Faculty at other universities in Mississippi weren’t as lucky. That same year, Alcorn State University’s president fired two faculty members, Paul and Bessie Taylor, for contumacious conduct. The Taylors believed they were targeted because they were members of the American Association of University Professors, an advocacy organization, historian Joy Ann Williamson-Lott wrote in her book “Jim Crow Campus.”
The AAUP complained, but the Taylors never got their jobs back, because the board backed the president.
“In other words, the board cared enough about the status and reputation of the state’s white flagship public institution to appease accreditation boards,” Wiliamson-Lott wrote, but that same concern did not extend to faculty at the Black colleges.
‘What defines collegially? Is it me being nice to you?’
The new policies also remind many faculty of a more recent firing at UM. In late 2020, the university suddenly terminated Garrett Felber, a tenure-track professor in the history department, because he did not sufficiently communicate with his chair, Inside Higher Ed reported. Provost Noel Wilkin told the outlet the decision to not renew Felber’s contract was based on “multiple instances where Dr. Felber refused to speak” with his chair, which “made it impossible to maintain a productive working relationship.”
Felber, who settled with the university last year, has said he never refused to talk with his chair. He maintains he was targeted for criticizing administrative decisions and because he organized for prison abolition. Felber noted that just a few months before he was fired, his chair had praised his research and service to the campus.
Tenure is traditionally awarded based on three criteria: Teaching, research and service to the university. These standards are usually elaborated on in handbooks that universities create with input from faculty. For instance, a handbook might define a faculty member’s “service” to the university as participating in the faculty senate or advising a student organization.
Some Mississippi universities address collegiality in their handbooks but do not require it as a criteria for tenure. At University of Southern Mississippi, candidates for tenure are evaluated on their collegiality but only in the context of the three traditional areas.
Jackson State University appears to be the only school that considers “professional collegiality” as a specific criteria for awarding tenure. Jackson State defines collegiality in forms faculty use to apply for tenure by listing a number of criteria, such as showing up to class on time and participating in university functions like convocation.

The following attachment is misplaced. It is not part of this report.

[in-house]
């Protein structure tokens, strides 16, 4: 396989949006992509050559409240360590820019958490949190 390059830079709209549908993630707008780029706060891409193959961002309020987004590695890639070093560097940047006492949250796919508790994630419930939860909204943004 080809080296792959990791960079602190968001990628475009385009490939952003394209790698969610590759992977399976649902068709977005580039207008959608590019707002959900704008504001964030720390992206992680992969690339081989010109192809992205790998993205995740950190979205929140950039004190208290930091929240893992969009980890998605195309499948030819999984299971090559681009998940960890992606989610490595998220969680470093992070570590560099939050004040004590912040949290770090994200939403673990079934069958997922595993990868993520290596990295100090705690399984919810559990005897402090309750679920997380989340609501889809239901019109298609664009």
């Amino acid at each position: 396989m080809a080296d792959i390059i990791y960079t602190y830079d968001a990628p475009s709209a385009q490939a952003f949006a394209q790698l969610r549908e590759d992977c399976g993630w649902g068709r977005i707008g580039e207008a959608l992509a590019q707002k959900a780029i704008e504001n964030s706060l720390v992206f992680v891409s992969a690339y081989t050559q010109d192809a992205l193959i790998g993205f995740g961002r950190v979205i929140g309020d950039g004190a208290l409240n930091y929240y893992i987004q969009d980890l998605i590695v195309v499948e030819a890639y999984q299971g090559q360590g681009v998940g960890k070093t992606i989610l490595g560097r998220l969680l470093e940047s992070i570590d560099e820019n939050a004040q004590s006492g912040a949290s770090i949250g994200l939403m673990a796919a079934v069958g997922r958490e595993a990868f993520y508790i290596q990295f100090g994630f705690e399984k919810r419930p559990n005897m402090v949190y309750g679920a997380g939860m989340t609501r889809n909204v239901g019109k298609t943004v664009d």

Still, some faculty say even those standards are slippery.
“What defines collegially? Is it me being nice to you? Is it me being collaborative across departments? It’s the most vague of all of the areas of which you are examined,” said Robert Luckett, a tenured history professor and the director of Jackson State University’s Margaret Walker Center. “I don’t think that anyone has taken it seriously as something that impacts your actual promotion and tenure.”
The AAUP has never approved of “collegiality” as a reason to fire or not grant tenure to a faculty member, because of the possibility for abuse, said Greg Scholtz, the director of the organization’s academic freedom department.
The organization often advises faculty who are negotiating with their universities on language in handbooks or contracts. Scholtz said that in cases where universities have insisted on including “collegiality” as a criteria for tenure, the AAUP asks that the factor be evaluated the way USM does: In conjunction with a candidate’s teaching, research or service, not on its own.
Last week, PEN America and FIRE, nonprofits that advocate for free speech in higher education, sent a joint letter that called on the IHL to roll back the policy changes. It’s unlikely the board will do that, which means universities will need to incorporate these policies into handbooks in the fall.
KB Melear, a University of Mississippi professor who specializes in employment law, said it could take a lawsuit for faculty to get better definitions of the new criteria.
Though if a faculty member did sue over the new “collegiality” criteria, it’s likely the university would win the case. A 2010 law review article co-authored by Mary Ann Connell, the former general counsel for UM, found that the courts sided with the university “almost every time” a faculty member claimed collegiality was used to discriminate against them.
“The way that collegiality has been viewed by the courts, it’s been more toward your work environment and productivity and relationships,” Melear said. “I would think it would be quite easy to litigate that, and I think probably that might happen.”